Friday, July 7, 2017

Bio-digesters in Wawashang

F2F Volunteer Vance Haugen leading a interactive
lecture on bio-digester design at the Wawashang School
From April 16 to May 1, two Farmer-to-Farmer (F2F) volunteers traveled on assignment to Wawashang, a remote community in the Atlantic Coast of Nicaragua. This assignment included the participation of Vance Haugen (a University of Wisconsin Extension professor specializing in biogas production) as well as James Rhode (Director of the 4-H Adventure Project in Crawford County, Wisconsin). Their dual assignment was part of Farmer-to-Farmer’s “Women & Youth in Agriculture” project and was done in partnership with local host FADCANIC (Fundación para la Autonomía y el Desarrollo de la Costa).

Mr. Haugen and Mr. Rohde’s assignment was centered on the implementation of bio-digesters systems for FADCANIC’s Wawashang School. Due to the school’s remote location, the administrators are actively trying to strengthen the institution’s self-sufficiency by generating all the food, energy (e.g. biogas), and agricultural inputs (e.g. fertilizers) it needs to function properly. The rural school currently consists of student dormitories, teacher quarters, classrooms, an administration building, a clinic, a woodworking shop, a set of solar panels, several plant nurseries, as well as a coconut, corn and cacao processing facility. The school also has in place a farm, where goats, pigs, chickens, horses and cows are raised. Currently, these set of farm animals produce significant amounts of manure, much of which is no being utilized. As such, the school requested two F2F volunteers that could assist them in implementing low-cost bio-digester systems that can harness the biogas and organic fertilizer produced from manure. Mr. Haugen and Mr. Rohde were the perfect team for this task.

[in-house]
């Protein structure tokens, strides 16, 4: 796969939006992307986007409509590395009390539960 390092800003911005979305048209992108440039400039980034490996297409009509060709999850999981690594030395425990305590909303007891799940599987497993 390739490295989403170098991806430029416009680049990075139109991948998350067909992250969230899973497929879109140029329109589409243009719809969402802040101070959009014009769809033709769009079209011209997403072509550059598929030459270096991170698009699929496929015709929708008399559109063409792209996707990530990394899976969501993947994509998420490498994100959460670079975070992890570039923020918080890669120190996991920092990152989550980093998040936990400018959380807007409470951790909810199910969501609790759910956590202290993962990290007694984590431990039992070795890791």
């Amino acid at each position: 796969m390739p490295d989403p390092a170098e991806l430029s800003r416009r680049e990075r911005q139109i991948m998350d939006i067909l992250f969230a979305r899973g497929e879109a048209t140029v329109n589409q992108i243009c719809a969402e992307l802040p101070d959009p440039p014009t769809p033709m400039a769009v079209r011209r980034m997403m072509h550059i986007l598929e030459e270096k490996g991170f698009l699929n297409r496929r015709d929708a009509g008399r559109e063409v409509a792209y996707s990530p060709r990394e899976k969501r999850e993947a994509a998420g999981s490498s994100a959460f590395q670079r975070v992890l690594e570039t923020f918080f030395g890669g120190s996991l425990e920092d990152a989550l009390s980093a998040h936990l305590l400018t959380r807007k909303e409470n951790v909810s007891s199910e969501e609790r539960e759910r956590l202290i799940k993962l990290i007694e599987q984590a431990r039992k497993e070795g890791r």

As part of their assignment in Wawashang, the duo of volunteers conducted a series of lectures and hands-on trainings on how to design, build, operate, and maintain bio-digester systems. This included technical insights into the chemistry of the process, various fuel sources, different types and advantages, output use for fertilizer, as well as the environmental impact and benefits of such systems. In particular, the pair of volunteers identified two benefits that the school would obtain with a bio-digester system: 1) clean and reliable source of fuel for cooking (i.e. replacing wood burning stoves), and 2) the fact that digester effluent can be used as a readily available and nutrient-rich fertilizer. Through these presentations and workshops, a total of 6 FADCANIC teachers and 68 students were trained. In addition to helping to establish a bi-digester system for the school, the objective of these engagements was to incentivize faculty and pupils to duplicate these low-cost technologies in their respective villages and farms.

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